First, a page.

If you want your estate going to family members, you certainly don’t want it going to distant relatives or the government. Estate planning is an essential part of retirement planning. Too many times surviving family members undergo unnecessary stress, simply because the deceased member didn’t take the time to arrange his or her estate. You can accomplish this without giving up any control of your funds.
- A Will Verses A Trust
How do you know when you need a Trust instead of a Will? Here is a quick reference to help you make that choice.
(NOTE: Always consult an attorney before making any changes to legal documents).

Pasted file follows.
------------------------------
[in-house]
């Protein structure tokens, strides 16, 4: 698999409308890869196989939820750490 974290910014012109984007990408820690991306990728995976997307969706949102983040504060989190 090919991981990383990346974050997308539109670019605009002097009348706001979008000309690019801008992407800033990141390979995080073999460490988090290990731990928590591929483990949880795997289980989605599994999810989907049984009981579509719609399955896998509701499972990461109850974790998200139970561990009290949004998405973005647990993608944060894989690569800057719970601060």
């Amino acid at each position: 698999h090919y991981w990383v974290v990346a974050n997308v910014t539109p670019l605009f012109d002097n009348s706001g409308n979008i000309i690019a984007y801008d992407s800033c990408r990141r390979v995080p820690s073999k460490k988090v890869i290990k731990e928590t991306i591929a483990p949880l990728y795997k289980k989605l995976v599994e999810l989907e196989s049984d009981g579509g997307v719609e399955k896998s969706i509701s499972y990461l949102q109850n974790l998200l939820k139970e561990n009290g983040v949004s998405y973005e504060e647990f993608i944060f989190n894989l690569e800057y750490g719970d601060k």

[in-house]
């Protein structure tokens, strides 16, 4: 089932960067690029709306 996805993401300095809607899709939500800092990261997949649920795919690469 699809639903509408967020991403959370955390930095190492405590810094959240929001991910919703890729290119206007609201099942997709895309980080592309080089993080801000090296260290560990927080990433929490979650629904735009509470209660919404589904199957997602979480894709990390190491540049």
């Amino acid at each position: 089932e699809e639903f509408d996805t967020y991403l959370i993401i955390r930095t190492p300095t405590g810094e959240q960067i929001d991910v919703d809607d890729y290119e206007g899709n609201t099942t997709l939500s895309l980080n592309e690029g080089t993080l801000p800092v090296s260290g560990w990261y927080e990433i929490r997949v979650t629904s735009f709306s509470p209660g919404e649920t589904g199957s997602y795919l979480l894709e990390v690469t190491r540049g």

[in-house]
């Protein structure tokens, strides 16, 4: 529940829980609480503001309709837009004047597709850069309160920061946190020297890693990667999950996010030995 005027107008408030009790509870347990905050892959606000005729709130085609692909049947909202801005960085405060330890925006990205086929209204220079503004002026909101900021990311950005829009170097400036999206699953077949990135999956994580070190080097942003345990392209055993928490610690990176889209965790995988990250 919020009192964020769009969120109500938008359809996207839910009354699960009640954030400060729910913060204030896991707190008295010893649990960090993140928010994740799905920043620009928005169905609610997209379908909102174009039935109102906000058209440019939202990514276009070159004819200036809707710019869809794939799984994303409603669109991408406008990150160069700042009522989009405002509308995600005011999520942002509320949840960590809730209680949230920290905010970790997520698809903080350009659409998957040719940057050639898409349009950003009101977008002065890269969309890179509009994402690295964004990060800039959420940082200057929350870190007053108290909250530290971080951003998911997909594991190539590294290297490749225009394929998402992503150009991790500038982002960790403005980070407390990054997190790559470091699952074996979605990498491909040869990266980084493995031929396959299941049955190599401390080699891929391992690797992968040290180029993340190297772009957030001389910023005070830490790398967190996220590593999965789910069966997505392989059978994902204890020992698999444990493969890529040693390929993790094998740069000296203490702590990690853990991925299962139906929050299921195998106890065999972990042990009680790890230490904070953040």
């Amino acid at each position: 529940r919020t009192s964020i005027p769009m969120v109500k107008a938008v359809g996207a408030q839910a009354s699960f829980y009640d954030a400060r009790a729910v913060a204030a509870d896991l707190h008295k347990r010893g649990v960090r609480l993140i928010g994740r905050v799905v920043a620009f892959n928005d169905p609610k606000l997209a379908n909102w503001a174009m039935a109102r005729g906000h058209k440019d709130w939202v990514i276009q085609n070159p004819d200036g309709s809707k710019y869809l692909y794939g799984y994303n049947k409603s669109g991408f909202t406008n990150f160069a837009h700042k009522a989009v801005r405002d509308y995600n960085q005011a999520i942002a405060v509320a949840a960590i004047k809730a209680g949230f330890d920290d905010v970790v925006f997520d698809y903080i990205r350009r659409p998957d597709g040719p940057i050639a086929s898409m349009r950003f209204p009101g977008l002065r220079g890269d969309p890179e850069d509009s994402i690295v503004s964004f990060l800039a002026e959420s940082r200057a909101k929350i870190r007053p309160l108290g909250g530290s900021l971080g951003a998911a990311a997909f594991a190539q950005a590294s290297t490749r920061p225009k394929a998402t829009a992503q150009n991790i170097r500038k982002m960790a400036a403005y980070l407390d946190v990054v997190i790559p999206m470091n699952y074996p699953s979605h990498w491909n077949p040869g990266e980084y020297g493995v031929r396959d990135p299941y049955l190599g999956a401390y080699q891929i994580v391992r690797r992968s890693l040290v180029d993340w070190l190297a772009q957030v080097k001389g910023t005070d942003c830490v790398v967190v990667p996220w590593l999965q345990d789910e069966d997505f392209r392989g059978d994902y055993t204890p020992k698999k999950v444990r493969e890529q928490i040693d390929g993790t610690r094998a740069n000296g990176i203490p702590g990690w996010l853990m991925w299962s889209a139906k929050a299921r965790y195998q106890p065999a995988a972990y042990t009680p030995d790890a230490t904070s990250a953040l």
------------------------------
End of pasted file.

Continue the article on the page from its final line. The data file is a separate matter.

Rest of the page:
|FACTORS TO CONSIDER||USE A WILL||USE A TRUST|
|Age||Young/Under 40||Older/Over 55|
|Concern about incapacity||Good Health||Poor Health|
|Desire for privacy||Low||High|
|Size of Estate||Small||Taxable or nearly so|
|Current status||Up-to-Date Will||Simple Will or none|
|Desire to protect family||None needed||Strong Desire|
|Likelihood of Contest||Little or none||Some chance|
In his book, A Funny Thing Happened on My Way to Work…I Retired, Steve says a will does not avoid probate court. On the contrary. “Having a Will is an engraved invitation to the probate party.” If you said yes to any of the situations in the Trust column, it is time to consult an expert about your estate.
Regardless of the size of your estate, there is a trust available to meet your estate planning needs. In addition to the standard Living Trust, there are Credit Shelter Trusts, Charitable Remainder Trusts, various Irrevocable Trusts, and more. Our team is ready to assist you in planning your wealth transfer.